Community Perspective

Alaskans continue to protect the Arctic refuge

No one paying attention to efforts to defend the Arctic National Wildlife Refuge’s coastal plain from oil exploitation over the years would expect the conversation to end with a single signature, as the Daily News-Miner’s Feb. 16 editorial suggested it should have. This paper continues to echo the Alaska congressional delegation’s outdated talking points that paint their own constituents as “Outsiders” who get in the way of Alaska’s true purpose: to make money for multinational oil companies. It is not this paper’s job to resell oil and gas but to critically analyze and report on the events and decisions shaping Alaskans’ lives.

Protection of the refuge has had decades of bipartisan support, reflecting the more than 70% of Americans and the strong history of Alaskans who wish to see this sacred, iconic landscape honored for future generations. The Gwich’in Nation has repeatedly and unwaveringly demonstrated its commitment to protecting its homelands and the birthplace of the caribou that have sustained the Gwich’in people for millennia. As Bernadette Demientieff of the Gwich’in Steering Committee explained in a recent interview, “Our human rights are upheld by the U.N. Declaration on the Rights of Indigenous Peoples ... which states, ‘By no means shall a people be deprived of their own means of subsistence’ ... Oil and gas activities (on the coastal plain) are a direct attack on our ... rights.”

Sen. Lisa Murkowski disregarded the rights of her constituents when she snuck a provision allowing leasing into the 2017 Tax and Jobs Act. It should surprise no one that a decades-long struggle to uphold generations of stewardship by indigenous people has not ended because this president is trying to sell off our public lands. The Tax and Jobs Act promised revenue from coastal plain leasing that, by all available evidence, is simply not feasible. Still, our delegation fights tooth and nail against attempts to hold the government accountable for procuring those funds, leaving many wondering who they work for: Alaskans or Outside companies seeking to profit from the lease sales?

The deliberate deceits didn’t end with the passage of the Tax and Jobs Act. Murkowski and other drilling proponents continue to claim that only 2,000 acres of the coastal plain would be impacted by industry activities. Even the most protective alternative described in the final environmental impact statement would allow pipelines, roads and drill pads to sprawl across at least 800,000 acres, right in the heart of the Porcupine Caribou Herd’s birthing grounds. As observation and scientific study demonstrate again and again, most recently in a U.S. Geological Survey study published in December, caribou are indeed impacted by oil infrastructure, especially during the sensitive calving season.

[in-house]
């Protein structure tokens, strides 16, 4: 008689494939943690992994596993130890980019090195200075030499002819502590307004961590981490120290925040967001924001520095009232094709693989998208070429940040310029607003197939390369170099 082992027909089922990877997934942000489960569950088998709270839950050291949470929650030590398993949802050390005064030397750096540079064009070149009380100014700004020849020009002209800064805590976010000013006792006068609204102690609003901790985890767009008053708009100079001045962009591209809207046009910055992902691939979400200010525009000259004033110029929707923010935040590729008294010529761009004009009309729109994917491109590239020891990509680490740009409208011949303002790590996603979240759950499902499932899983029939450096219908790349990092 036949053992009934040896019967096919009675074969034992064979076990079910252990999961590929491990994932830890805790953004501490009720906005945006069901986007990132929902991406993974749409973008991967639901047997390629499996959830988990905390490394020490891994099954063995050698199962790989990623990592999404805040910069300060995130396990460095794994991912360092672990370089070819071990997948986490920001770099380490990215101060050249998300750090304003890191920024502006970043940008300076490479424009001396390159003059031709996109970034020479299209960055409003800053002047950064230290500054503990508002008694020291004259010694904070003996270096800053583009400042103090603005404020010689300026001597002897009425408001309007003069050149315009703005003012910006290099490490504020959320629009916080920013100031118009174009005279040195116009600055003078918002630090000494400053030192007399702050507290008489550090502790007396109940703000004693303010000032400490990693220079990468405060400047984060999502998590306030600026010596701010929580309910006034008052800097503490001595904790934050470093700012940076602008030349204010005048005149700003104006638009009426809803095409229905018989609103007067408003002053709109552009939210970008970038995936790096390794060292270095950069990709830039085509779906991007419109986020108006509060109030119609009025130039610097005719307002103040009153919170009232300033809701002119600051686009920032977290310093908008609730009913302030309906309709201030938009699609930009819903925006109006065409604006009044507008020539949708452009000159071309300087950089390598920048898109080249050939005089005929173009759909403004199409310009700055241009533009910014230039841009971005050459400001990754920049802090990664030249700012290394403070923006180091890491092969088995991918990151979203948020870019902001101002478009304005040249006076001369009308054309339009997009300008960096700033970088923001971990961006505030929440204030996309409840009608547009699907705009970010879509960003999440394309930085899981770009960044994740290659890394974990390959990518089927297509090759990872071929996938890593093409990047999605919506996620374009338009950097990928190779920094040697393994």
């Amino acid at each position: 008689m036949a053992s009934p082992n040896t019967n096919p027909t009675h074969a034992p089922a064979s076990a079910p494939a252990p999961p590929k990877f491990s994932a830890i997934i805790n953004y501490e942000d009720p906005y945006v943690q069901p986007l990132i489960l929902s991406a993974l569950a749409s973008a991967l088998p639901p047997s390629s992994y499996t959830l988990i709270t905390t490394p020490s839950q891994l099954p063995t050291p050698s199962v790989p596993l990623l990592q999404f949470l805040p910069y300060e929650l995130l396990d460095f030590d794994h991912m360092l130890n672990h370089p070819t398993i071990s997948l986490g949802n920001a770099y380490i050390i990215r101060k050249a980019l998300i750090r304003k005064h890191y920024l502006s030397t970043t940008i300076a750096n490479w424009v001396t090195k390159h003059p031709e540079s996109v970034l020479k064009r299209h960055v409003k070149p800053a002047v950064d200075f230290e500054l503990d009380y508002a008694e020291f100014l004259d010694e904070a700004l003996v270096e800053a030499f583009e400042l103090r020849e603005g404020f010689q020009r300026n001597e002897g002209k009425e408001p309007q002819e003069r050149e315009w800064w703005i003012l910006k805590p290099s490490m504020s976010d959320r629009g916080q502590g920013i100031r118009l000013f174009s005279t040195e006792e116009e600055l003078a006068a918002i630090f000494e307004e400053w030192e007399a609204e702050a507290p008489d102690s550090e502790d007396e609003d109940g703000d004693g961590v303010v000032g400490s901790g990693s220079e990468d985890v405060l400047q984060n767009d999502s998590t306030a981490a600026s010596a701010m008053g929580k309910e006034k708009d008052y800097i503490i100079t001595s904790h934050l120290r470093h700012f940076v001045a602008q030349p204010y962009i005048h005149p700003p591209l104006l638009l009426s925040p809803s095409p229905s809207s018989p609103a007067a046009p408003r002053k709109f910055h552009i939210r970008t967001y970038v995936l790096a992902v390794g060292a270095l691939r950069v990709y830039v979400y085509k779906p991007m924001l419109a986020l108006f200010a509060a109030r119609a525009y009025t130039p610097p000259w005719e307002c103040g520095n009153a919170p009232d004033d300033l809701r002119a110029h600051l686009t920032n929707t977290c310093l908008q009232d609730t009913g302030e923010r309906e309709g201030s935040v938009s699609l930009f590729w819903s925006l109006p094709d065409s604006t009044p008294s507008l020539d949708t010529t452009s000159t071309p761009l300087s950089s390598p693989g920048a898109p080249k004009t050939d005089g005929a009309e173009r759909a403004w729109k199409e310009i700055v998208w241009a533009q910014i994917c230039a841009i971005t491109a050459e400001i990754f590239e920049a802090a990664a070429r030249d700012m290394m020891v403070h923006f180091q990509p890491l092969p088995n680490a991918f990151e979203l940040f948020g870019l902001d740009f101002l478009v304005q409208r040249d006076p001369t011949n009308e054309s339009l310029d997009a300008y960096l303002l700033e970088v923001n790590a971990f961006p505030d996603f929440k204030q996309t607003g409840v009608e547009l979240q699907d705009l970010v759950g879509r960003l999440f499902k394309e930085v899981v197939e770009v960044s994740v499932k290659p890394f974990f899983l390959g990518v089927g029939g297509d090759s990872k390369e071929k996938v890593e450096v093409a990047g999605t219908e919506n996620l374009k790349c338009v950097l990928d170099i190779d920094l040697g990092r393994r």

Banks, asset managers and investors, however, are well aware of the ethical and financial liabilities of drilling in the Arctic refuge. Politics aside, the money doesn’t lie: Oil is on its way out, and Goldman Sachs and other banks are proactive in their commitment to “decline any financing transaction that directly supports new upstream Arctic oil exploration or development.” It’s bad business to fund the climate crisis and the human rights abuses that accompany it, and regardless of our home state, we should applaud those decisions.

Alaskans have been protecting our lands and waters since long before the oil industry arrived and will continue to do so long after. As Fairbanks conservation leader Ginny Wood said about founding the Alaska Conservation Society in order to work toward establishing what was then being called the Arctic National Wildlife Range in the 1950s, “... it’s our land ... We wanted to show that we were from Alaska. That we knew the place. We wanted to do things our own way, the Alaska way.”

And we have plenty of models for how to do things the Alaska way. We can look to young leaders like Quannah Chasing Horse Potts and Nanieezh Peter, who inspired the Alaska Federation of Natives to declare a climate emergency in October. We can look to villages around the state that recognize that fossil fuels don’t meet their needs and which are developing local, innovative energy solutions to serve their communities. We can look to the first Alaska Just Transition Summit, hosted last month in Fairbanks, which brought together tribal leaders, educators, business owners, labor representatives and many others to explore what Alaska’s post-oil future can look like.

The recent Daily News-Miner editorial does a disservice to Alaskans’ stories by removing them entirely from the discussion of the future of the Arctic National Wildlife Refuge. We will continue to stand with the Gwich’in in defense of the Sacred Place Where Life Begins.

Ryan Marsh is Arctic program manager at the Northern Alaska Environmental Center in Fairbanks. Erica Watson is communications manager at the center.

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